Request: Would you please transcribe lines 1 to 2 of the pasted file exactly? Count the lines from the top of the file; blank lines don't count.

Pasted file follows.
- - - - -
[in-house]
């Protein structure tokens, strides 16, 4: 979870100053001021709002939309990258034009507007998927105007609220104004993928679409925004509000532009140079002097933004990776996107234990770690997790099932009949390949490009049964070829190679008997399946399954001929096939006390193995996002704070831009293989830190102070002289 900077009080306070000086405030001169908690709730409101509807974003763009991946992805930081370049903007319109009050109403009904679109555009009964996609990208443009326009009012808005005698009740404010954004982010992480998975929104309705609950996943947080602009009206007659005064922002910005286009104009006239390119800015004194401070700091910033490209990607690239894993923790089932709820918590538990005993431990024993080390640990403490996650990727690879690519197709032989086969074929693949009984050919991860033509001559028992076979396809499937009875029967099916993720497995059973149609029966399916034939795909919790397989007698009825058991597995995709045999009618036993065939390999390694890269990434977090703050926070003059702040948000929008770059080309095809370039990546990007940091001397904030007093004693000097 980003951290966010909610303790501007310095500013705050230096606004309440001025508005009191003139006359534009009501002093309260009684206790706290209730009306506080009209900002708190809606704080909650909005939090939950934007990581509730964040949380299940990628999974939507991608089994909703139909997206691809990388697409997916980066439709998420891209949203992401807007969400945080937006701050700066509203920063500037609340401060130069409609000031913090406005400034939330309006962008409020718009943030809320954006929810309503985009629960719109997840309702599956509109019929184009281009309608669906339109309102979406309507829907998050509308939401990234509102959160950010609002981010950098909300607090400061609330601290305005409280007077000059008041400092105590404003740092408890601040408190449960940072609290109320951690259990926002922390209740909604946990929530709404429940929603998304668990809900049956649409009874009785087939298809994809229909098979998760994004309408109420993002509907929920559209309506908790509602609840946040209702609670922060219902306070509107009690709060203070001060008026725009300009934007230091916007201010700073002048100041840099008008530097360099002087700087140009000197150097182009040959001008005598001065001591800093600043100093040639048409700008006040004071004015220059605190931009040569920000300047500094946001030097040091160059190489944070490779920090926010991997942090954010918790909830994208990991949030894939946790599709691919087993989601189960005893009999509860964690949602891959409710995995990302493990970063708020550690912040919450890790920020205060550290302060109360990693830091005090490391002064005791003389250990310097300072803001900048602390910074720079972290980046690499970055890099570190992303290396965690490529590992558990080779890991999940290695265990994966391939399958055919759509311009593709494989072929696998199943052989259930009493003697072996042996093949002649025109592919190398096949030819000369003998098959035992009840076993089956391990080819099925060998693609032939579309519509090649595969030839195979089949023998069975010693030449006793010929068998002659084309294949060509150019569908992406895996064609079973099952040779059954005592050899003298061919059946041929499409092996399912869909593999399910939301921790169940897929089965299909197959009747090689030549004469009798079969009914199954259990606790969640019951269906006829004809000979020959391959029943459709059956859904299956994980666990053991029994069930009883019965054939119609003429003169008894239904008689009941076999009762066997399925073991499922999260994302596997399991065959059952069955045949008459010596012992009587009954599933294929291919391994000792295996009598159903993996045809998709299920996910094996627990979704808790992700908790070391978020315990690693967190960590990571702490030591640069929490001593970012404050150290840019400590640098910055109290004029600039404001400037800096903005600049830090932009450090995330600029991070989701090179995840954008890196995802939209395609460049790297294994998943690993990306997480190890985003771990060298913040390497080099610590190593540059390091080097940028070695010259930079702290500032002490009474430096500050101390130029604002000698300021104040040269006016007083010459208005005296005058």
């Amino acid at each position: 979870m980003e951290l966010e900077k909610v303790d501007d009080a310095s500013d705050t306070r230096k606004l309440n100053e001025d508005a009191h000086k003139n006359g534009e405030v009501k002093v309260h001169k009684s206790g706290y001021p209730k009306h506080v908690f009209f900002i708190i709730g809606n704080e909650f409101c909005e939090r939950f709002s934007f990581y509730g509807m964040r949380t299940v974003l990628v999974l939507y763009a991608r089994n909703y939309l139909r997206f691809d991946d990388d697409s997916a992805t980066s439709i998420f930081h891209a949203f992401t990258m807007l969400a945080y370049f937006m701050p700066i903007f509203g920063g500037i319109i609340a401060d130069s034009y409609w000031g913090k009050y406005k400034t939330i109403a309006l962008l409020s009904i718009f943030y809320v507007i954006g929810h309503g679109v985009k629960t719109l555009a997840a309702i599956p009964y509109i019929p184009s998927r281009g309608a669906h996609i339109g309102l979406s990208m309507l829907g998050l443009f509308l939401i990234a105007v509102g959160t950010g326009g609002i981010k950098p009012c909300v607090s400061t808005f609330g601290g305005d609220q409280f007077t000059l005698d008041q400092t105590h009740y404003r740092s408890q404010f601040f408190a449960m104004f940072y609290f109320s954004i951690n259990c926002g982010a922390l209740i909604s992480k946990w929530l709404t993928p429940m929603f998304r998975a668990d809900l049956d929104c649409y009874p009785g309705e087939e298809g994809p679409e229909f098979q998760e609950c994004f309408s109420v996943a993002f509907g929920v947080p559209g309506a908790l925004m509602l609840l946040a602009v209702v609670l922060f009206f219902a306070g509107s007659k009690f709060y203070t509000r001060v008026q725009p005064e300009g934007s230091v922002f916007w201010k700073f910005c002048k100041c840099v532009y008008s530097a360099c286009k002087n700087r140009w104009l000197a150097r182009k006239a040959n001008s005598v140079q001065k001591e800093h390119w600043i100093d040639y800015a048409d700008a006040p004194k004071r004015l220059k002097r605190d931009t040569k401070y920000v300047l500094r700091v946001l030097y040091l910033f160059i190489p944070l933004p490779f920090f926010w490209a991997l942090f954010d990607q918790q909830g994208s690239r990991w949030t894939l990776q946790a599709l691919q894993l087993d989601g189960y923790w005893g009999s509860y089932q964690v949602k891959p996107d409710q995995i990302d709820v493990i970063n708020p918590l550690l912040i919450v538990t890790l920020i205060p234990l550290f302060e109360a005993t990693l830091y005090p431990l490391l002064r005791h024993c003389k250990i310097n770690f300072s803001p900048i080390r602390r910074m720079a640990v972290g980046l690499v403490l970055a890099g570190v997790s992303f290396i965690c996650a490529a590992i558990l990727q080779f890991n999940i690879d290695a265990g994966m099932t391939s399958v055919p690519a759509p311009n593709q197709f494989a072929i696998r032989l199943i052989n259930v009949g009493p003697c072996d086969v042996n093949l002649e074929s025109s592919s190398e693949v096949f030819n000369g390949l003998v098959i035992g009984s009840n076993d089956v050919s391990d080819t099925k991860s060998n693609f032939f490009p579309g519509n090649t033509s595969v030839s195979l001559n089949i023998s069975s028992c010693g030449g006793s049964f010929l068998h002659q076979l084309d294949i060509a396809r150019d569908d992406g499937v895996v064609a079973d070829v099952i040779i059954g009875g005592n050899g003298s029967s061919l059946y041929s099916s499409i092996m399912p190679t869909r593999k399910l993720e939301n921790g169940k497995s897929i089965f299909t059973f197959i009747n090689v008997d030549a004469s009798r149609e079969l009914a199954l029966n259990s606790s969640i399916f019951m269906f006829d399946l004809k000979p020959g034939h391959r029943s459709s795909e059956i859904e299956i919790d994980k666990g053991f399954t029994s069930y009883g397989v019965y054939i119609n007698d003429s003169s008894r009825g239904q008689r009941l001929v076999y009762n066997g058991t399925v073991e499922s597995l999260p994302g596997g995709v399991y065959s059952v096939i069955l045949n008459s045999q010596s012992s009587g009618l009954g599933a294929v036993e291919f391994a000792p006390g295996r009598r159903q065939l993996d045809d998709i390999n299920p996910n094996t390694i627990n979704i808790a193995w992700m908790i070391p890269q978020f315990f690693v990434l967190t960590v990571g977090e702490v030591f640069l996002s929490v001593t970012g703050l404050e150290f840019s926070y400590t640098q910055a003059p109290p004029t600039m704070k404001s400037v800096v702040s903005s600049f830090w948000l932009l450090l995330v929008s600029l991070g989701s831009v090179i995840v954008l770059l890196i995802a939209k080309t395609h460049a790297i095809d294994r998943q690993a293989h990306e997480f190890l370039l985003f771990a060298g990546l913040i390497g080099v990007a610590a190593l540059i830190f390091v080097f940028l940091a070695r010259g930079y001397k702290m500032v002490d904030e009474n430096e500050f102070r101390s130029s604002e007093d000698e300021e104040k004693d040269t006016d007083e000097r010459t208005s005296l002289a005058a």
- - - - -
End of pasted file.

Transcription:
[in-house]
């Protein structure tokens, strides 16, 4: 979870100053001021709002939309990258034009507007998927105007609220104004993928679409925004509000532009140079002097933004990776996107234990770690997790099932009949390949490009049964070829190679008997399946399954001929096939006390193995996002704070831009293989830190102070002289 900077009080306070000086405030001169908690709730409101509807974003763009991946992805930081370049903007319109009050109403009904679109555009009964996609990208443009326009009012808005005698009740404010954004982010992480998975929104309705609950996943947080602009009206007659005064922002910005286009104009006239390119800015004194401070700091910033490209990607690239894993923790089932709820918590538990005993431990024993080390640990403490996650990727690879690519197709032989086969074929693949009984050919991860033509001559028992076979396809499937009875029967099916993720497995059973149609029966399916034939795909919790397989007698009825058991597995995709045999009618036993065939390999390694890269990434977090703050926070003059702040948000929008770059080309095809370039990546990007940091001397904030007093004693000097 980003951290966010909610303790501007310095500013705050230096606004309440001025508005009191003139006359534009009501002093309260009684206790706290209730009306506080009209900002708190809606704080909650909005939090939950934007990581509730964040949380299940990628999974939507991608089994909703139909997206691809990388697409997916980066439709998420891209949203992401807007969400945080937006701050700066509203920063500037609340401060130069409609000031913090406005400034939330309006962008409020718009943030809320954006929810309503985009629960719109997840309702599956509109019929184009281009309608669906339109309102979406309507829907998050509308939401990234509102959160950010609002981010950098909300607090400061609330601290305005409280007077000059008041400092105590404003740092408890601040408190449960940072609290109320951690259990926002922390209740909604946990929530709404429940929603998304668990809900049956649409009874009785087939298809994809229909098979998760994004309408109420993002509907929920559209309506908790509602609840946040209702609670922060219902306070509107009690709060203070001060008026725009300009934007230091916007201010700073002048100041840099008008530097360099002087700087140009000197150097182009040959001008005598001065001591800093600043100093040639048409700008006040004071004015220059605190931009040569920000300047500094946001030097040091160059190489944070490779920090926010991997942090954010918790909830994208990991949030894939946790599709691919087993989601189960005893009999509860964690949602891959409710995995990302493990970063708020550690912040919450890790920020205060550290302060109360990693830091005090490391002064005791003389250990310097300072803001900048602390910074720079972290980046690499970055890099570190992303290396965690490529590992558990080779890991999940290695265990994966391939399958055919759509311009593709494989072929696998199943052989259930009493003697072996042996093949002649025109592919190398096949030819000369003998098959035992009840076993089956391990080819099925060998693609032939579309519509090649595969030839195979089949023998069975010693030449006793010929068998002659084309294949060509150019569908992406895996064609079973099952040779059954005592050899003298061919059946041929499409092996399912869909593999399910939301921790169940897929089965299909197959009747090689030549004469009798079969009914199954259990606790969640019951269906006829004809000979020959391959029943459709059956859904299956994980666990053991029994069930009883019965054939119609003429003169008894239904008689009941076999009762066997399925073991499922999260994302596997399991065959059952069955045949008459010596012992009587009954599933294929291919391994000792295996009598159903993996045809998709299920996910094996627990979704808790992700908790070391978020315990690693967190960590990571702490030591640069929490001593970012404050150290840019400590640098910055109290004029600039404001400037800096903005600049830090932009450090995330600029991070989701090179995840954008890196995802939209395609460049790297294994998943690993990306997480190890985003771990060298913040390497080099610590190593540059390091080097940028070695010259930079702290500032002490009474430096500050101390130029604002000698300021104040040269006016007083010459208005005296005058």